13. Boorish was a typo; sorry for that. Grindy means what it sounds like it means: gameplay that is repetitive and lengthy simply to make the game last longer, e.g. early JRPGs like Final Fantasy and Dragon Quest, most Themepark MMOs these days, etc.   You are  misusing the relativist fallacy. That fallacy comes up when somebody says "I don't believe the in quantum mechanics, so it's not true for me but it may be true for you." Facts like quantum mechanics are facts because they are discovered and ratified by well-controlled experiments for which the data and methods are made available for peer review and THEN they're peer-reviewed. This model does NOT fit your assertions. Not at all. Capcom games aren't uniformly better than Squaresoft games for all people: the proof lies in the large and fanatical fanbase that the FF series has enjoyed for a very, very long time.   The things that people enjoy are patently subjective. Some people prefer hiking to biking; some people prefer biking to hiking. Both are good for cario; both produce senses of peace and accomplishment in their practitioners; neither accomplishes any intrinsic goals outside of those set by and for the practitioner. You can't make a statement that one is objectively better than the other. Well you can, but you'd only be right *for you* because it's not something that's proven statistically significant in a well-controlled experiment. You're just making it up. <3   Insofar as "Travel is expensive", you should Google that phrase and see just how 1. the only expensive part is the flight and 2. travel's not actually expensive. I actually brought the max allotment of homemade granola (3 KG of dry goods is allowed for personal food usage when entering Iceland, which will vary wherever you go) and it's well worth the price of admission. This is another fallacy that you're misusing. First off, my conjecture there isn't a false dilemma: you posed the question "Were life a game, how would you better design it?" and so far you've only pitched ZERO game design ideas. Second, you're just rehashing what you said before i.e. that "most video games are better than urban life" for which 1. you're assuming is a priori (it's not) and 2. has been dismissed by me.
  14. By "relativistic" I assume you mean "relative" and not "near the speed of light"? :)   Whether you subscribe to the idea or not, it's a thing; it's real. In general, trying to assert that "Metal Gear Solid is objectively better than FFVII" or any similar claim is 1. purely subjective and 2. apples to oranges. MGS is a not-so-subtle social and political commentary masquerading as a stealth game while FFVII is a grindy sci-fantasy epic...and both games have fan clubs who vehemently make that very claim - X is better than Y - with their game in the X slot.   Admiration (or the opposite) for any entertainment medium is strictly subjective. Some people really, really enjoy clipping coupons, doing lawn work, re-arranging their apartments, re-alphabetizing their record collections, or a great many other menial chores that 1. aren't video games and 2. kind of share some similarities some some beloved video games in that they're maybe repetitive but serve as a bed for socializing and chilling out. I accept that YOU may find Capcom games to be unparalleled. I personally find them trite, borish, and cartoony. I feel that the prototype games that Sid Meier or Chris Avellone spew out over the course of a weekend when they're bored are far and away superior to anything Capcom has financial control over.   In either case, you don't seem to be talking about how to "design the game of life" but more trying to make the case that "video games are better than life." If that's true, I humbly recommend buying a plane ticket and crossing an ocean to see that that's not the case. <3 I recommend Iceland. It's kind of insane how cool that place looks. That's strictly subjective, of course, but...well, Google some pics, you'll see. A real glacier is way better than a 3D rendering. I remember very well the hike up to the glacier's face, wiping away the muck and peering into its icy depths. Video games just don't compare to that. Not at all.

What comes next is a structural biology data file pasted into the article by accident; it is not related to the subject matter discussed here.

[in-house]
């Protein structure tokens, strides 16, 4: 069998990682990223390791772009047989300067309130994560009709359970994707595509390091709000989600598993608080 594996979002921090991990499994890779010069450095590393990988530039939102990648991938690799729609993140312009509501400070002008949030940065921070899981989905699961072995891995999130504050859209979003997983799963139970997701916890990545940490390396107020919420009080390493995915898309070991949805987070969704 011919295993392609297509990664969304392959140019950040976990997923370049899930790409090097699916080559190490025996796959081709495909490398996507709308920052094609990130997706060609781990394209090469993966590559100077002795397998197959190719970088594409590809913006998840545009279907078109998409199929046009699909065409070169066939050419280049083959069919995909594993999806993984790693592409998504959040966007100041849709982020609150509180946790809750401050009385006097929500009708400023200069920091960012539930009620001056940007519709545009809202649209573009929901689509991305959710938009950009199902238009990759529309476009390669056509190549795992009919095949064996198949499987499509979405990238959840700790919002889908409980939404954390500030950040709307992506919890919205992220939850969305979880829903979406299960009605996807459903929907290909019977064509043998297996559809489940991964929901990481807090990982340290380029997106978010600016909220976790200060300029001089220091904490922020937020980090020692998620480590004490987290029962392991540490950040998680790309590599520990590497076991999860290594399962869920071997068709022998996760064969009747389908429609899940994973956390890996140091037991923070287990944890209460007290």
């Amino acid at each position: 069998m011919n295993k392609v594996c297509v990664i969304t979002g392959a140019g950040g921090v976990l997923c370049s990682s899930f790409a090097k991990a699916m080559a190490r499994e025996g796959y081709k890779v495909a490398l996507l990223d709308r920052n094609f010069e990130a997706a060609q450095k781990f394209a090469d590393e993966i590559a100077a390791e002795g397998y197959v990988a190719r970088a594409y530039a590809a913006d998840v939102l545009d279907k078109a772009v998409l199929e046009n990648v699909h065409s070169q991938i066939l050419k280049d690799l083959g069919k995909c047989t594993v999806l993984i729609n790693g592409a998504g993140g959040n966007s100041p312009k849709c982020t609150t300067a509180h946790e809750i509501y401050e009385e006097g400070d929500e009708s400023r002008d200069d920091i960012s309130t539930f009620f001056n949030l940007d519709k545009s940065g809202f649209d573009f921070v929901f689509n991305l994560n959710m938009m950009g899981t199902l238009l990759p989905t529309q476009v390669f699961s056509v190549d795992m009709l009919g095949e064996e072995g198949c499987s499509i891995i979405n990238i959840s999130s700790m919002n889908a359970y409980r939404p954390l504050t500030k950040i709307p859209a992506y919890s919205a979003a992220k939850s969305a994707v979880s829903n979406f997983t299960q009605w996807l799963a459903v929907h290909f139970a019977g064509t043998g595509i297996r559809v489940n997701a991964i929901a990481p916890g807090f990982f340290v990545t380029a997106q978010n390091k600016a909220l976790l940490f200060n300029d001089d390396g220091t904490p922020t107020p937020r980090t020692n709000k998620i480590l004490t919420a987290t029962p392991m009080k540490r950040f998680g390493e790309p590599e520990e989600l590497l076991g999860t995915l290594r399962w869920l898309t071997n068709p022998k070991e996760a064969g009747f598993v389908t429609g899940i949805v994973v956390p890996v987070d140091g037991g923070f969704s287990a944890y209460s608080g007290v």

15. This certainly isn't a priori. I submit as plain evidence: all people who do NOT enjoy video games and/or prefer other modes of entertainment. If you like, we can constrain my (massive) set of data here to "people who prefer outdoor activities to video games". Each and every one of us can name people in our lives who enjoy going on walks, hiking, biking, or for a run all more than they enjoy video games. By framing "everyday real life" as if it's reducible only to the mundanity of chores and simple resource management is only building a straw man argument, disregarding the very real, very fun experiences of many, many people that don't involve Mario Galaxy.   Perhaps it bears mention that there are video games that present game play based on that very mundanity, or on very, very serious troubles that people experience under the weight of that mundanity. Cart Life, Papers Please, I Get This Call Every Day, Depression Quest, and Actual Sunlight to name a few.